MIROSLAV CERAR, Prime Minister of Slovenia, commended the Secretary-General’s actions to bolster multilateralism and the reform agenda, recalling the importance of the Sustainable Development Goals and the Paris Agreement. Citing gains, he said Slovenia ranked high on the Sustainable Development Goals Index and in the Dashboards Report 2017, and was among the top 10 of 157 measured countries in achieving the Goals. Slovenia’s commitment to the environment had also been demonstrated by its proposal to designate 20 May as World Bee Day. More broadly, he advocated shared responsibility and solidary in addressing global migration and refugee flows, noting that Slovenia had held consultations on the global compact for safe, orderly and regular migration and the global compact on refugees.
Reiterating that States bore the primary responsibility for fulfilling human rights, he said that, as a member of the Human Rights Council, Slovenia would continue to advocate a progressive approach and the protection of norms and standards. Attention must be given to children’s rights, gender equality, women’s empowerment and the rights of older persons. More must also be done to mitigate harm to civilians, and he underlined the need for a zero-tolerance policy on all forms of sexual exploitation and abuse.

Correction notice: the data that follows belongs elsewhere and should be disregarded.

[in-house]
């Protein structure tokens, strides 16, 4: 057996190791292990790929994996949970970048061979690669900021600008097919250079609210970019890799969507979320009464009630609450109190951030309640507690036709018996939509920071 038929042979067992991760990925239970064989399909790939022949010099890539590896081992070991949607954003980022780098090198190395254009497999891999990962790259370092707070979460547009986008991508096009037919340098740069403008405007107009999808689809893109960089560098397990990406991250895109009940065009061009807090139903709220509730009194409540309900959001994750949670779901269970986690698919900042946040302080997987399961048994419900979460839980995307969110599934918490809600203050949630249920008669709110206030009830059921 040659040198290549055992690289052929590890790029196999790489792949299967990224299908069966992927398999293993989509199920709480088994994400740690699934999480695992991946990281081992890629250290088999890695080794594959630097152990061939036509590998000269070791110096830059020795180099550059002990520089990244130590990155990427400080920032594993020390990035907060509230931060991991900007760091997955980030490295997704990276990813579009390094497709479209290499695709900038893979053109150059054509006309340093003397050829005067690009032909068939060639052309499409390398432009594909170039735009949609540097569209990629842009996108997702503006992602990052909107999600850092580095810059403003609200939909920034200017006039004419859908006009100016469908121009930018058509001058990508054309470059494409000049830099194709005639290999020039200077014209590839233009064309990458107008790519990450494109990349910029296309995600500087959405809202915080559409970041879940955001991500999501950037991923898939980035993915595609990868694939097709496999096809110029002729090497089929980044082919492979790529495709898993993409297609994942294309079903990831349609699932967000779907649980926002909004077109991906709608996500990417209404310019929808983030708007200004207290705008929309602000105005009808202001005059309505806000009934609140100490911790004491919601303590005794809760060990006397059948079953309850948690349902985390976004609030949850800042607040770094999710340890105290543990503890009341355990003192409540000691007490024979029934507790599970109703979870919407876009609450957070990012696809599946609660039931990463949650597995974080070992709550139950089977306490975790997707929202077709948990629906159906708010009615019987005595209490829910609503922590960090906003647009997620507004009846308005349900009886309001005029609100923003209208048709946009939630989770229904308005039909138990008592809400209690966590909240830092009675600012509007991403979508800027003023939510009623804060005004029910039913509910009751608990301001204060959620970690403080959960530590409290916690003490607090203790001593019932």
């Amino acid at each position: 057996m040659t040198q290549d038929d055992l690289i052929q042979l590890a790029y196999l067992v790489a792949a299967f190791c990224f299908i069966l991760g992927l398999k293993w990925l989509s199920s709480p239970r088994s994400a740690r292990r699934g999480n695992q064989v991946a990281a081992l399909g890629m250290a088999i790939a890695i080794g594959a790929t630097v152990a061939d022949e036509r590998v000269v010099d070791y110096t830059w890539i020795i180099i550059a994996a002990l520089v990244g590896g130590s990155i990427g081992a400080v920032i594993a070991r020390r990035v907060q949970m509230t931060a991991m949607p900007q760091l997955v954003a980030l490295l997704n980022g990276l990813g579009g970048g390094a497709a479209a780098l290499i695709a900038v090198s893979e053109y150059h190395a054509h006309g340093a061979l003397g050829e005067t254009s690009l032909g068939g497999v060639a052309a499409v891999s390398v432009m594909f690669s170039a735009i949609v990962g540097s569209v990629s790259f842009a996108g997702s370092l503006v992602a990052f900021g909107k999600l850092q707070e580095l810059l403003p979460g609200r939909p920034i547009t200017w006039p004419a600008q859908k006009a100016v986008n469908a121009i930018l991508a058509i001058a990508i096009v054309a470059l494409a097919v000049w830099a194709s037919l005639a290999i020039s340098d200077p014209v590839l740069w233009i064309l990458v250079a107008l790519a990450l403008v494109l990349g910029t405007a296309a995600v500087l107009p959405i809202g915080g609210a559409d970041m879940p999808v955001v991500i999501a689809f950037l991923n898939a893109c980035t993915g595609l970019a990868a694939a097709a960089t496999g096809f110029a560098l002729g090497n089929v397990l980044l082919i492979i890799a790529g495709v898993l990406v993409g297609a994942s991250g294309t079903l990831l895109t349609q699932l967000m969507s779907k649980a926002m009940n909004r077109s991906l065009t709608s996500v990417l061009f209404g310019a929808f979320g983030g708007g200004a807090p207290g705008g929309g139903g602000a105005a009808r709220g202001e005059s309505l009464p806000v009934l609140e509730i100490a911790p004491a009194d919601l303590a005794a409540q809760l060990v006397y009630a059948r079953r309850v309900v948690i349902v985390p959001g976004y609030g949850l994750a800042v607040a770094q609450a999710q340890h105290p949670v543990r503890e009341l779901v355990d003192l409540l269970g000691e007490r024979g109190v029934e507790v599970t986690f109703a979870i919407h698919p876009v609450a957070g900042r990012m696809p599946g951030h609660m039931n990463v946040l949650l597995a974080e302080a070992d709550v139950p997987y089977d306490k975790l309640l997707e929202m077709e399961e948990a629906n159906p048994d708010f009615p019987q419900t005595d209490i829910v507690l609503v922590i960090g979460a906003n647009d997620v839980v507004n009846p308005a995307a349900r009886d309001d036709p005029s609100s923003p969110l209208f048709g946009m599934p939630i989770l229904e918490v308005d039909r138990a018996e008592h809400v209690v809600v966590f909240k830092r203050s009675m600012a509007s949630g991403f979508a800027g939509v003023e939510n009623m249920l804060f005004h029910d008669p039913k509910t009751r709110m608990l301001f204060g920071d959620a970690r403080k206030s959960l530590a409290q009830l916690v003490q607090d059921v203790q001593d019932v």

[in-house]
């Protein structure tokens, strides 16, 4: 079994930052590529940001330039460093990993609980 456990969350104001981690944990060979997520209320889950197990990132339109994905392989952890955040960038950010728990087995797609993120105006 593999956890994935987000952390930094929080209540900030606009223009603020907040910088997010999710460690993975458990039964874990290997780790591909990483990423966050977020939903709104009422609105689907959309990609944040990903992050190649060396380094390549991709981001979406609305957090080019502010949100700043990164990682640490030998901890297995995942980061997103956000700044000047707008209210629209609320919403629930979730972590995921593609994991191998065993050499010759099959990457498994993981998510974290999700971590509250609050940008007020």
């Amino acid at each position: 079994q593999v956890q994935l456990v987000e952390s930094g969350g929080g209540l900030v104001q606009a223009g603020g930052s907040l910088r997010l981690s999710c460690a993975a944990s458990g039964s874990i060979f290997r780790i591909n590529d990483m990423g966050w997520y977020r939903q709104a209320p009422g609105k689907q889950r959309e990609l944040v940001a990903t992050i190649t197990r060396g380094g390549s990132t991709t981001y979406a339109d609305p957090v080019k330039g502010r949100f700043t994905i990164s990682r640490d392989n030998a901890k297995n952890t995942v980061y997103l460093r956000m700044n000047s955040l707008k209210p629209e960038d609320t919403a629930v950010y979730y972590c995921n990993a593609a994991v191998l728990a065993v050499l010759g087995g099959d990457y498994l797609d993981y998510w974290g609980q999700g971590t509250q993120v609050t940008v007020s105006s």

Slovenia placed the rule of law and international law at the centre of its foreign policy, he said, with a goal of ending impunity for the most serious international crimes and promoting international criminal justice, including through the International Criminal Court. He expressed strong support for the relationship between the United Nations and the Court regarding jurisdiction over the crime of aggression anticipated by end of 2017, and swift activation of the Kampala amendments on the crime of aggression. He expressed concern over situations in Syria, Afghanistan, Yemen, Iraq, Libya, Mali, South Sudan and the Democratic Republic of Congo, and he called upon all relevant parties to refrain from the use of force and invest in political dialogue.
Welcoming the reform of the United Nations counter-terrorism architecture, he said Slovenia was committed to treaty-based nuclear disarmament and arms control with full implementation of the Treaty on the Non-Proliferation of Nuclear Weapons. He strongly condemned the Democratic People’s Republic of Korea’s violations of Council resolutions and international commitments. “Conflicts cannot be prevented or resolved by addressing consequences alone,” he said. “We must address the underlying causes.” To sustain peace, he advocated thinking long-term and opting for diplomacy, mediation and conflict prevention. Slovenia would support reforms that improved the United Nations’ coordination, avoided duplication and achieved results.